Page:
So there I was next to the deli, distracted by the exotic cheeses, and my black ink pen ran down my right hand and down my list. I tried to fervently blot out my pathetically long list, but it made things worse of course. I had to guess a couple of items. I still don't know why I had crushed pineapple on my list. I think that was a misread. So now I have permanent black ink all over my hand in a cool, twisty pattern that won't wash out and when people inevitably ask me "What happened?!" (Why do people ask that--because they really don't know why ink would get on your hand or because they're making conversation?) I simply tell them that I opened a horcrux and I'm slowly dying.

Saturday, November 20, 2010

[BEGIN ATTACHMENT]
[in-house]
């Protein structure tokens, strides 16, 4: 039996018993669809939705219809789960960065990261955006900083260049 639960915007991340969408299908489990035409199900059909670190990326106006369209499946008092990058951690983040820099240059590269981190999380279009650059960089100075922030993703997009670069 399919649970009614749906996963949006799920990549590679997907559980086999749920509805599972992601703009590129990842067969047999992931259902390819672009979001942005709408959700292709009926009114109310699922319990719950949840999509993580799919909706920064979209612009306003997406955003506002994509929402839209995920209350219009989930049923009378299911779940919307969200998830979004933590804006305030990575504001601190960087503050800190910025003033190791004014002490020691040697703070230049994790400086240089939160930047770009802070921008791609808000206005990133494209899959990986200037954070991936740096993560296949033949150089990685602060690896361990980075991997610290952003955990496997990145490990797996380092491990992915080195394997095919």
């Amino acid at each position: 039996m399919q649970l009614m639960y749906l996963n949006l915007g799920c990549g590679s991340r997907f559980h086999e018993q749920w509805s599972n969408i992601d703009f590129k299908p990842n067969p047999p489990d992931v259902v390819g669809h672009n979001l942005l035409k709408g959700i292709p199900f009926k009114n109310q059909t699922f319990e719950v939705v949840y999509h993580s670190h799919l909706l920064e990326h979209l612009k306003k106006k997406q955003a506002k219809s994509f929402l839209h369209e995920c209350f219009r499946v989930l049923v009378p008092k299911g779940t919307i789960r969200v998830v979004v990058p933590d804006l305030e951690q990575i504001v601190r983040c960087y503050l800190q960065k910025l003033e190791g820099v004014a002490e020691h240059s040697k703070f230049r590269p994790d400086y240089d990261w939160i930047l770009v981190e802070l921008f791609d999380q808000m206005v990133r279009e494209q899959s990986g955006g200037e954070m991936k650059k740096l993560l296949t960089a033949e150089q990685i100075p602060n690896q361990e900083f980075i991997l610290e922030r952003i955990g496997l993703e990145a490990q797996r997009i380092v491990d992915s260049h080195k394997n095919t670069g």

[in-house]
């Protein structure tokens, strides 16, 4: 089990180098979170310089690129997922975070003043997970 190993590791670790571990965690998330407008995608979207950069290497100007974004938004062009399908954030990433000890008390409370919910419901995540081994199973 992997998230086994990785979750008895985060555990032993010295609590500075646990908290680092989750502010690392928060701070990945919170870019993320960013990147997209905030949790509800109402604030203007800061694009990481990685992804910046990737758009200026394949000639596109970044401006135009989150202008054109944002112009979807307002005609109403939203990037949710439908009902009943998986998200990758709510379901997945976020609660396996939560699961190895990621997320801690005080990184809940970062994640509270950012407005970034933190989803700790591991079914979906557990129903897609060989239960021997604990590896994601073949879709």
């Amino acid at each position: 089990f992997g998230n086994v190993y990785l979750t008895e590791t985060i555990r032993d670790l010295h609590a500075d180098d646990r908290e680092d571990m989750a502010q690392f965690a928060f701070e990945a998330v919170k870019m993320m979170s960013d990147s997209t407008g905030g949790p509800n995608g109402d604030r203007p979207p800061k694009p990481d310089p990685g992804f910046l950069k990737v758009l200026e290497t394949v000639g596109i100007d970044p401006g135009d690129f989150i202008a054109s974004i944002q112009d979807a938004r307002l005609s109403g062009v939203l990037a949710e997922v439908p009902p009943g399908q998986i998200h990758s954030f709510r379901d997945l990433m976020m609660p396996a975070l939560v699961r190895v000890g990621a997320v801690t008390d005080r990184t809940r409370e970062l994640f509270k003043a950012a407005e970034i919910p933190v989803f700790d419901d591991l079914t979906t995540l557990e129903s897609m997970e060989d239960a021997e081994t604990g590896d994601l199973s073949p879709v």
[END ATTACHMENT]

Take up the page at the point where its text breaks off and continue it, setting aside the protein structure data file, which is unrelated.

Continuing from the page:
The name of my blog isn't random

I've had a few "almost famous" moments. I thought I would share them here.

1. I had a crazy day--the kind where you are requested by children and children's teachers and leaders to be in a few locations at one time--and found myself one night at the Pinewood Derby at our local church building. I hate the emotional tension of these things, but since my son Owen didn't care and had fun and because there WERE NACHOS I thought the evening was a great success after a running-around-to-things-others-want-me-to-go-to-but-I-wouldn't-choose-for-myself kind of day. I drove home in my dented minivan with a car full of excitement, some balloons, a participation certificate for "Good Sportsmanship" (Last year we won "Safest Car"--we still laugh at that one), and a derby car missing a wheel, I sat down to fold laundry and watch tv (oh, the luxury!) I saw Mario Lopez on EXTRA! EXTRA! on the red carpet at the Victoria Secret Fashion Show with my brother. You know, just talking to him and asking him 'sup. So, basically we had the same day.